Aziz was teaching at a university in Khartoum (Sudan) when he was invited by the Bhutto regime to head the Pakistan Commission of Historical and Cultural Research (PCHCR).
In 1974 he was given the task to shape and streamline the findings of the hefty Humood ur Rehman Commission. The commission had conducted an extensive inquiry into the civil war in former East Pakistan and on its consequential separation from the rest of Pakistan in December 1971.
However, in 1977 just when he was about to convert his hectic research into a report and a possible book, Bhutto’s regime was toppled in a military coup by Gen Zia.
Zia immediately removed Aziz from the PCHCR and then got the police to raid his home. All of his research material was confiscated. Heartbroken, Aziz moved back to Khartoum but after Sudan also began to experience political turmoil, Aziz managed to bag a research chair at a university in Germany.
It was here that he began to collect the material from which some of his most well-known books would emerge.
In 1985 he returned to Lahore and stayed with his brother-in-law who helped him publish Murder of History. Once again, this landed him in a confrontation with the Zia regime.
He was now struggling to make ends meet. No one was willing to publish him and he needed a proper facility where he could conduct his scholarly research and write his books.
He was still staying with his brother-in-law in Lahore when in 1993 the second edition of Murder of History was published. This time the book did relatively well. Also, Benazir Bhutto’s second government had come to power and she instructed the Pakistan Embassy in the UK to provide an office to Aziz and a nominal monthly salary.
He travelled to the UK and began work on at least eight books simultaneously! In 1996 he lost his post at the Embassy when Benazir’s second government fell. With the help of some Pakistanis in the UK, his stay in London was funded before this too fell away and he had to return to Pakistan.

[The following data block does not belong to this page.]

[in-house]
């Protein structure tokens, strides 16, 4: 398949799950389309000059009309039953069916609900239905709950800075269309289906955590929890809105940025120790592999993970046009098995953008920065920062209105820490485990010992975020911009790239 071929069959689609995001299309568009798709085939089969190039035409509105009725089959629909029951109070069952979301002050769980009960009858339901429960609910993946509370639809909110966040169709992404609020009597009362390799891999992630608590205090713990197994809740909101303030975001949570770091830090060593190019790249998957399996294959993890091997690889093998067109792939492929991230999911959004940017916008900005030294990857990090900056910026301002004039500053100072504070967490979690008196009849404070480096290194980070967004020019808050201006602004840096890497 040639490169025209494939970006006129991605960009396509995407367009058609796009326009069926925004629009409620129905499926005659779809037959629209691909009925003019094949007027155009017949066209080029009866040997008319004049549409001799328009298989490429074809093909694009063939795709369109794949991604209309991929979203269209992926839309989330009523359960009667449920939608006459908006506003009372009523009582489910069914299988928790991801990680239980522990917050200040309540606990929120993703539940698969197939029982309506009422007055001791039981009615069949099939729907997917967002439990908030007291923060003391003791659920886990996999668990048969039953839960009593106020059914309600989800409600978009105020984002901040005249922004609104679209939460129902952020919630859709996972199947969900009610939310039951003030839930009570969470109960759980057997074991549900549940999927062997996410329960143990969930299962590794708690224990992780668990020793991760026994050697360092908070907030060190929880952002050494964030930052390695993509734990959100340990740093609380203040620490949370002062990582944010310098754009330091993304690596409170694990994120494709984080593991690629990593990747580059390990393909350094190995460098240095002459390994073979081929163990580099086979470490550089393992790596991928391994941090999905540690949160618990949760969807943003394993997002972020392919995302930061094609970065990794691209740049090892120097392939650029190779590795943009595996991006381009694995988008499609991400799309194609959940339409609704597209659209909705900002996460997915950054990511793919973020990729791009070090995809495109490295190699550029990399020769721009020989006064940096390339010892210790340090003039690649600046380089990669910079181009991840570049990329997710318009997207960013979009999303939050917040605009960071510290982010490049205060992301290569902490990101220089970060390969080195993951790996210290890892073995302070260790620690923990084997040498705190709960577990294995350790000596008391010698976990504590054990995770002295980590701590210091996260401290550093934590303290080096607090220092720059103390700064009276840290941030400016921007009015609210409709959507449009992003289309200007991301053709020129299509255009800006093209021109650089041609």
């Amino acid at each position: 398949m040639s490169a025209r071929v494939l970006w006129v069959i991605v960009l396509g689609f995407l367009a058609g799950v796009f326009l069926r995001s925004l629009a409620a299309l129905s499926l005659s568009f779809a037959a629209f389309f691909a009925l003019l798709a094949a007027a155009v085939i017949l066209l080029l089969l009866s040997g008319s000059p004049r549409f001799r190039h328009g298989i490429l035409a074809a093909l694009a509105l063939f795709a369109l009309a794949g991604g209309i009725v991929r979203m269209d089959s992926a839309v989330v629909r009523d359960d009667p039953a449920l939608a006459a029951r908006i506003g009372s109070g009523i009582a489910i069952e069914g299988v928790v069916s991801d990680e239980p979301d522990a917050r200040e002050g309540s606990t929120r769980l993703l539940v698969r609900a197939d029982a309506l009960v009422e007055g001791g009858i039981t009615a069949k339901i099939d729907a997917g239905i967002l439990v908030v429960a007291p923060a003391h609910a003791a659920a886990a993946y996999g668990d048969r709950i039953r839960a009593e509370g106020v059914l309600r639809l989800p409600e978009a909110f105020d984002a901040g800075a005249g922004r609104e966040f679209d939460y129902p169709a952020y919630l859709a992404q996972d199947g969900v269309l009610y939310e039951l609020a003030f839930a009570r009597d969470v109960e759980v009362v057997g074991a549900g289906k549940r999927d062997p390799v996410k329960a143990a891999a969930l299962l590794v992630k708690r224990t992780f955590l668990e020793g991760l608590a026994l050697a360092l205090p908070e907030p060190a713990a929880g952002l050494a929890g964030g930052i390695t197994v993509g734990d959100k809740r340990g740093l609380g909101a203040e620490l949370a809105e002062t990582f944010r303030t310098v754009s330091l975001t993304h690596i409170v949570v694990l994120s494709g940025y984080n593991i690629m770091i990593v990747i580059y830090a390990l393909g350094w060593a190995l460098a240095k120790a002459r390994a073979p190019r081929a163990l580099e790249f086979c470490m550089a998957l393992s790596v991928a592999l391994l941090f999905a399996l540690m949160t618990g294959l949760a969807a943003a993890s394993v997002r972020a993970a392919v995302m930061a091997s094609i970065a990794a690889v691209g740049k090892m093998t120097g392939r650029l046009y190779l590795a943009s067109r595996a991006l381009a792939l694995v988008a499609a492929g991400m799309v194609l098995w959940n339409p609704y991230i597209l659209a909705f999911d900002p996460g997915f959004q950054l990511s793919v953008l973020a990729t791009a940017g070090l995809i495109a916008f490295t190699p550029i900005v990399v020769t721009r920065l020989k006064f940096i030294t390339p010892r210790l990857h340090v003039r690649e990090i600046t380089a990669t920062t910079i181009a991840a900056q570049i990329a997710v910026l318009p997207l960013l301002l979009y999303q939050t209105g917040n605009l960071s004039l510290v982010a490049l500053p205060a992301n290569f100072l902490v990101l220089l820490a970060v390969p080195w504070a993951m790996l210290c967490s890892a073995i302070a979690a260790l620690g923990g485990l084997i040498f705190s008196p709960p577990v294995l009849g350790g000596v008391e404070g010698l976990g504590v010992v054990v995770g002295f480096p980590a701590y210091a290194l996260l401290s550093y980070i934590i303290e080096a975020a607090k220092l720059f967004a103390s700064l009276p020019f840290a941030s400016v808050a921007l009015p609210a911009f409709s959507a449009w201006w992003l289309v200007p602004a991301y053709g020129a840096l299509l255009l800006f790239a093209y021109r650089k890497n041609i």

But in Lahore he had a falling out with his brother-in-law and stayed with a friend instead. During Nawaz Sharif’s second government he again faced intellectual isolation and in 1999 packed his bags and left for the UK again.
However, he had already managed to finish a number of books. The manuscripts of these books were left behind with various publishers who began to publish them.
Though he had vowed never to return to Pakistan, in 2008 he landed in Lahore but died the next year due to an illness.
As fate would have it, by the time Aziz decided to return the reputation of this once rejected and isolated academic had been transformed and he was hailed as a thorough scholar and pioneering historian.
Murder of History enjoyed its third edition in 2010 and is now widely quoted by noted Pakistani and Western historians. Also, ever since his death, a series of books authored by Aziz in the 1990s have appeared. The history sections of books stores across Pakistan now carry a number of works authored by Aziz, something that was almost inconceivable even till the mid-1990s.